898. Bitwise ORs of Subarrays


Problem Description

The problem presents us with a task: given an array arr of integers, we are required to find the total number of distinct bitwise OR results that can be obtained from all possible non-empty contiguous subarrays of arr.

To understand the problem better, let's clarify some concepts:

  • Bitwise OR (|): A binary operation that takes two bit patterns of equal length and performs the logical inclusive OR operation on each pair of corresponding bits. The result in each position is 1 if at least one of the bits is 1.

  • Subarray: A sequence of elements within an array that is contiguous (elements are consecutive without gaps) and non-empty.

  • Distinct: Each unique value should be counted only once in the final tally.

The problem, therefore, requires us to explore and assess every possible subarray that can be generated from the given array, perform the bitwise OR operation on its elements, and count the unique outcomes.

Intuition

The intuitive approach to solving this problem might involve a brute force strategy - calculating the bitwise OR for every subarray and then utilizing a set to count the distinct values. However, this approach would result in a high time complexity due to the multiple nested loops required (each subarray is recursively built starting from each element).

The solution code, however, uses a clever strategy that reduces the amount of redundant computation:

  1. Iterative Building: It takes advantage of the fact that the bitwise OR of a subarray ending at position i depends upon the bitwise OR result of the subarray ending at i-1. The prev variable is used to accumulate the bitwise OR result till the current element, so that for the next element, we don't have to start from scratch.

  2. Early Breaking: It recognizes that if a new subarray's bitwise OR equals the accumulated OR (prev), we can stop early because all subsequent subarrays will only give the same or greater OR results, which we would already have encountered due to the nature of the OR operation building on previous subarrays.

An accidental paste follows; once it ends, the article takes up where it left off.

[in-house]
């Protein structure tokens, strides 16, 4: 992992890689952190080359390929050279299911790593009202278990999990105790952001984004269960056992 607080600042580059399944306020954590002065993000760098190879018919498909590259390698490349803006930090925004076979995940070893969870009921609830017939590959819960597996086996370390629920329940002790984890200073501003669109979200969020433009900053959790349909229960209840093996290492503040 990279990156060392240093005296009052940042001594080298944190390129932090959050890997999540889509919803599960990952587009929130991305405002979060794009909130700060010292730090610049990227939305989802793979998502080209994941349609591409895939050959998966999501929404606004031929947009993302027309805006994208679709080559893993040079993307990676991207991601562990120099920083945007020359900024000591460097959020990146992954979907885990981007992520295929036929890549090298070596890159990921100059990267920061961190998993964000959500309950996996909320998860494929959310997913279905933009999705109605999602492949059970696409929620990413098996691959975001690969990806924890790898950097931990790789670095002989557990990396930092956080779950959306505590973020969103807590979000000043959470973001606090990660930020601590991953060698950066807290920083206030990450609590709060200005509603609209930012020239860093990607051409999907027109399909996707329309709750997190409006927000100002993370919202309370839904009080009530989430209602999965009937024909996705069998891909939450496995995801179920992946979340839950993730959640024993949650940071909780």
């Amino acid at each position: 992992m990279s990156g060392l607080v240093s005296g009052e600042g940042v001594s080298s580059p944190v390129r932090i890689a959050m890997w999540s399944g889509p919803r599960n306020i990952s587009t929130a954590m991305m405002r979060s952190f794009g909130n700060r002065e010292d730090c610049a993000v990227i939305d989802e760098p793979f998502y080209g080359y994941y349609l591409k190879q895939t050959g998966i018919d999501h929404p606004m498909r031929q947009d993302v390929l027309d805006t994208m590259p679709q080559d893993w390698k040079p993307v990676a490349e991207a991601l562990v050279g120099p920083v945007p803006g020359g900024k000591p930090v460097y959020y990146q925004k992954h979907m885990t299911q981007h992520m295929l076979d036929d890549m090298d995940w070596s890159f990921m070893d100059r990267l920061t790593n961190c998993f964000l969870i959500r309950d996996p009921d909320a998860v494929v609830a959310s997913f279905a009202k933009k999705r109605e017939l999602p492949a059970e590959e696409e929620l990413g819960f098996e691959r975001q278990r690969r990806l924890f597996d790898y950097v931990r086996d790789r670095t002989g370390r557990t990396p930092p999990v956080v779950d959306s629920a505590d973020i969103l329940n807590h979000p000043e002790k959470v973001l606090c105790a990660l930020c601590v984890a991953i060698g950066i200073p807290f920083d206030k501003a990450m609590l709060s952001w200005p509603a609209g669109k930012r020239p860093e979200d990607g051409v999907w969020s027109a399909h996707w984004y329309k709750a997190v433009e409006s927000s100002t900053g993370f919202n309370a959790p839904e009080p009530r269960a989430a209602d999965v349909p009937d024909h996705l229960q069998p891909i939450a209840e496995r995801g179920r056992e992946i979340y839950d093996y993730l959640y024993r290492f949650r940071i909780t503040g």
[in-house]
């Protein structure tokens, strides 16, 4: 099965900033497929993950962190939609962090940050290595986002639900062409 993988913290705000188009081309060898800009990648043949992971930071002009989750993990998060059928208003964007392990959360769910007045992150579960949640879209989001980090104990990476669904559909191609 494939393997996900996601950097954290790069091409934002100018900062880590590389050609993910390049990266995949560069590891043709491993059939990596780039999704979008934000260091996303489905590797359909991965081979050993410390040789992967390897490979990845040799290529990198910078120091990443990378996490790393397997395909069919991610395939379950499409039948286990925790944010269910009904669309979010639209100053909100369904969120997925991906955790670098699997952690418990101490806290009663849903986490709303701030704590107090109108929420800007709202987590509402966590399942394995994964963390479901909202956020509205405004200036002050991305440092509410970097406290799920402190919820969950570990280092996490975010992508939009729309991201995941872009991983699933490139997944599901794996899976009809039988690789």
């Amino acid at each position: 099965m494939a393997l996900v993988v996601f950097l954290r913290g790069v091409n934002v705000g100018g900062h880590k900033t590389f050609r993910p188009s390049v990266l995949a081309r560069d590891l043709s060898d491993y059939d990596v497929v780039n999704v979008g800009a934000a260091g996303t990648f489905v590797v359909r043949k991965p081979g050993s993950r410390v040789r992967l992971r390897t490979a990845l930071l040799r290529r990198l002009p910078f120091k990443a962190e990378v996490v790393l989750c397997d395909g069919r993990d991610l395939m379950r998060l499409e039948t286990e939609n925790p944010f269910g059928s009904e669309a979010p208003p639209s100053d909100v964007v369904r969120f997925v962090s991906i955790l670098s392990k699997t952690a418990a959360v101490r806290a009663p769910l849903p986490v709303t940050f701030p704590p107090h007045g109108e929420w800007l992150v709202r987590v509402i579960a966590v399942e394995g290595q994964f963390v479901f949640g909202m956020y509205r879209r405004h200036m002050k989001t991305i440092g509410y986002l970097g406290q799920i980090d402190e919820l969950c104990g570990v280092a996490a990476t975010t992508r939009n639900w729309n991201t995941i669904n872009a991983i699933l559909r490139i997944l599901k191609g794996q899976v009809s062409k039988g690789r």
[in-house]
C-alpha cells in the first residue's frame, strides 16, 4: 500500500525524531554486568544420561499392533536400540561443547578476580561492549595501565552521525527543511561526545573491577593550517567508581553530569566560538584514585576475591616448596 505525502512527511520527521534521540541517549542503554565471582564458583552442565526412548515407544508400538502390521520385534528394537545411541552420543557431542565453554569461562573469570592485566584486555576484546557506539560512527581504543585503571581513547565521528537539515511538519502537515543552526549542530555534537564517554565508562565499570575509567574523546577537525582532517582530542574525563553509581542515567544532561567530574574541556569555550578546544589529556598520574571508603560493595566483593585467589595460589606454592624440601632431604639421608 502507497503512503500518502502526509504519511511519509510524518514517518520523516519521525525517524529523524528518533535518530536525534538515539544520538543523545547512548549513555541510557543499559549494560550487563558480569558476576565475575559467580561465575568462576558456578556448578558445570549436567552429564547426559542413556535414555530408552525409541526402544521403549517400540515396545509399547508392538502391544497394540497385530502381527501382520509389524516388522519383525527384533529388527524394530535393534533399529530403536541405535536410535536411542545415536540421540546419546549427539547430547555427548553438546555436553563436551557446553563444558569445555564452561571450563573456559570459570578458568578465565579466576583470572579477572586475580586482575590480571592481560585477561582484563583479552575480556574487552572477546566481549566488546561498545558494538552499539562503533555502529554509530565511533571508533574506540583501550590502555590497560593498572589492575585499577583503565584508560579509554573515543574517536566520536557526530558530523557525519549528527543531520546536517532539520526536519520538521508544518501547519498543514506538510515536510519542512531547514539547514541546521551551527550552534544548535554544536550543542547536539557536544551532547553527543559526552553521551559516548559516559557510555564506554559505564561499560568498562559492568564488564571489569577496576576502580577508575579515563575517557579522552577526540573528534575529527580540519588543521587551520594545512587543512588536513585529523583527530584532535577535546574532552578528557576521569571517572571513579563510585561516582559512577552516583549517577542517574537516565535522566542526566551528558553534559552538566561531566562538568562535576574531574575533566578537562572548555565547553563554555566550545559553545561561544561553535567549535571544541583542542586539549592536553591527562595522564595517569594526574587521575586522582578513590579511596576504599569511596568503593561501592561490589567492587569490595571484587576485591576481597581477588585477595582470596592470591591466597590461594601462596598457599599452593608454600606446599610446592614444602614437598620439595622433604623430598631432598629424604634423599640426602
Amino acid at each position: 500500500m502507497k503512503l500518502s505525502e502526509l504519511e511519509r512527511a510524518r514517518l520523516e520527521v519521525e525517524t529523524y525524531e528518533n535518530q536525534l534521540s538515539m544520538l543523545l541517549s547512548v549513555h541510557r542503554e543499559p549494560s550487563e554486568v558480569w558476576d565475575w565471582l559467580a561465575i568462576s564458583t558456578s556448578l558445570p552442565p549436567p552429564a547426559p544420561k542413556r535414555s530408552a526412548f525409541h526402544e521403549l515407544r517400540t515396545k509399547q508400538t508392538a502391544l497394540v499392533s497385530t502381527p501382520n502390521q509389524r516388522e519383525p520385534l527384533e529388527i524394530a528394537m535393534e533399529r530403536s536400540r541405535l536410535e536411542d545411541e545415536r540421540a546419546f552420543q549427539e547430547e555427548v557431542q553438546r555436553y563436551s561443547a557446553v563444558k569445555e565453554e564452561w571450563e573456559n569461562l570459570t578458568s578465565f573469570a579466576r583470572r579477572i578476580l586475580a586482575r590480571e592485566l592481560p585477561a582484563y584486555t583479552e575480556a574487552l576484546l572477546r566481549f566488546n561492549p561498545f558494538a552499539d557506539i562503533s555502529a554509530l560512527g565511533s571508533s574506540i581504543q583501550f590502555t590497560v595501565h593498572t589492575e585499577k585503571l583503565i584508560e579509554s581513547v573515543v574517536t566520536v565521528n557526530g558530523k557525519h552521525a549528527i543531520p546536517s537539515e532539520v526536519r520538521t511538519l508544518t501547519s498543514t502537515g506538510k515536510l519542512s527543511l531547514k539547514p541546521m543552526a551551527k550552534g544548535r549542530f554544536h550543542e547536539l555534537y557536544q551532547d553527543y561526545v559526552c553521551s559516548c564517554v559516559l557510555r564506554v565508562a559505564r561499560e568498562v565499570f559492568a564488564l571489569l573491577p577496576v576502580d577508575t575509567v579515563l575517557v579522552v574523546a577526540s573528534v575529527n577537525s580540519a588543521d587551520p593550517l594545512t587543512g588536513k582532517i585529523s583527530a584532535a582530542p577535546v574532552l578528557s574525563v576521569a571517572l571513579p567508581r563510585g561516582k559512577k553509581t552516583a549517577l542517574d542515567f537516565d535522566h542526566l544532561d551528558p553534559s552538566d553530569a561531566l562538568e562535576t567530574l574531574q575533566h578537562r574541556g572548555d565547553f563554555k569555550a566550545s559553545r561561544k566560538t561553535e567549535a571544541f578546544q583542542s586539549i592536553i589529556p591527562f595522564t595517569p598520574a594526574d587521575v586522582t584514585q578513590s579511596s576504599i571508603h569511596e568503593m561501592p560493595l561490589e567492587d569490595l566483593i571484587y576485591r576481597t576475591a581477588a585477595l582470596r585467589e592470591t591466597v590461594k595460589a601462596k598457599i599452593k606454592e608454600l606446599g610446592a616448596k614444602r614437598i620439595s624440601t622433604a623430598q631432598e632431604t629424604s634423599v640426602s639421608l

3. Set for Uniqueness: The set s is used to store unique bitwise OR results. This way, every time we add a new OR result, duplicate values are inherently avoided.

The main algorithm goes as follows:

  • Initialize a set s to keep track of distinct bitwise OR results.
  • Loop over each element v in the array:
    • Start a prev accumulator that holds the bitwise OR up to the current element.
    • Loop backwards from the current element to the beginning of the array:
      • Calculate the bitwise OR for the current subarray and add it to the set s.
      • Once the current subarray OR equals the accumulated prev OR, break early.
  • Finally, return the length of set s, which represents the number of distinct bitwise ORs.

By using the set and early breaking, the solution immensely reduces the number of calculations compared to the brute force approach, and therefore, is much more efficient.

Solution Approach

The implementation of the reference solution makes use of sets and two pointers to efficiently compute the distinct bitwise ORs of all subarrays. Here's how the approach works in detail:

  1. We initialize an empty set s that will hold the distinct bitwise OR results. Apart from this, we have a prev variable that is used to keep track of the bitwise OR up to the current element in the outer loop, which goes through each element i in the array.

  2. As we iterate over each element v in the array using an index i, we first update the prev variable to hold the bitwise OR between itself and the current element (prev |= v). This new prev will be the bitwise OR of all elements from the beginning of the array up to the current element i.

  3. In the inner loop, we start from the current element and go backwards through the array using another index j. We create a new variable curr to hold the result of bitwise ORs for the subarrays ending in the current element i.

  4. During each iteration of the inner loop, we update curr to be the bitwise OR of itself and the current jth element (curr |= arr[j]).

  5. After updating curr, we add it to the set s. This operation ensures that only distinct OR results are kept, as sets do not store duplicate elements.

  6. The early breaking condition is checked (if curr == prev), which is based on the understanding that once the current subarray's OR matches the overall OR up to the current element (prev), all subsequent larger subarrays will yield the same OR value and have been considered before. When this condition is met, the inner loop breaks, avoiding unnecessary computation.

  7. Lastly, once both loops are done, the length of set s will represent the number of distinct bitwise ORs that can be formed from all the subarrays of arr. This is the result that the function returns.